Getting familiar with what a company does and how it talks about itself can give you ideas about things to mention in your cover letter, and how to talk about them.
For example, if there's a tool or software or skill the job requires - like machining tools or cash handling - mention it in your cover letter (but make sure you mention it correctly!).
Check out the "Customise your cover letter" section on this page for tips on finding out more about a company.
Ask them to check out your resume & contact you
Your cover letter should finish by asking the reader to look at your resume. It should also ask them to contact you about an interview.
Try something simple like, "I have attached a copy of my resume for your consideration. I look forward to hearing from you about this application."
For more examples of ways to finish a cover letter, check out the cover letter templates on our Sample resumes and cover letters page
Here is a list of things that you should NOT include in your cover letter:
Typos or factual errors
You should always spellcheck your cover letter. It's even better to get someone else to read it and point out any mistakes or confusing things. People you can ask include friends, family members, your careers teacher or a careers counsellor at your university or TAFE.
Double-check everything in your cover letter. If you mention a company's name, make sure you get it right. If you mention places you've worked before, make sure you get their names right too. Mistakes on cover letters are worse than typos.
Your entire resume
Don't cut and paste your resume into your cover letter. Try to re-word the information on your resume rather than just repeating it. Keep your cover letter short and let your resume tell the whole story.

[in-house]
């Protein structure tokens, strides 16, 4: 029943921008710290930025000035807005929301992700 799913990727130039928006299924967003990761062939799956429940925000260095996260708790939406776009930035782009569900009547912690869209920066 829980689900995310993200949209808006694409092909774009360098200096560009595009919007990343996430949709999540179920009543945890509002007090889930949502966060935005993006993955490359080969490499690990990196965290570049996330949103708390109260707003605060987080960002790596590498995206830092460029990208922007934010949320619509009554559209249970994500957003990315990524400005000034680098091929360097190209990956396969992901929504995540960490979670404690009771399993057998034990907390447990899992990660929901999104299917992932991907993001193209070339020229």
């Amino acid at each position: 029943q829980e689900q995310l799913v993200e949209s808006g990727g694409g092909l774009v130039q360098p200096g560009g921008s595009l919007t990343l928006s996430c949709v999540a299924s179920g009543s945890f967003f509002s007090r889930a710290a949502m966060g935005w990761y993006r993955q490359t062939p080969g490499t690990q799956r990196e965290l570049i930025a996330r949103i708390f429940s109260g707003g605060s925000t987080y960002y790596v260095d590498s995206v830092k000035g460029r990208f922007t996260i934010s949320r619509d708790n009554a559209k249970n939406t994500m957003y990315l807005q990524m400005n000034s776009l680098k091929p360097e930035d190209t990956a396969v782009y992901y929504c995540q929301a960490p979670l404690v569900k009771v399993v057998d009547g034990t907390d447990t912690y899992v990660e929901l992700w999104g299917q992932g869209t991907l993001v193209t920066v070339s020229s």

Using "I" too much
Try to make sure that you don't fill your cover letter with things like "I believe", "I have" and "I am". Once you've written your letter, look over it and see if you can take out - or rewrite - any sentences that start with "I".
Don't mention your other job applications
You'll probably have more than one job application on the go at any one time. It's important, though, not to mention other job applications. You're trying to convince people you really want the job - it's hard to do that if they know you're looking for other jobs as well.
Even though most people assume you aren't only applying for one job at a time, it's best if you act as though you are.
Sometimes you might want to work for a particular business or organisation even though there haven't been any specific jobs advertised. Contacting these businesses directly to ask if they have any jobs available is a perfectly legitimate thing to do. It can show a high level of motivation and enthusiasm, and could even lead to a job.
Even if there's no job currently available, there's a chance they could keep your details on file and get in touch with you when a job does become available.
This kind of cover letter should be written in the same way as a general cover letter, but with a few differences. You need to: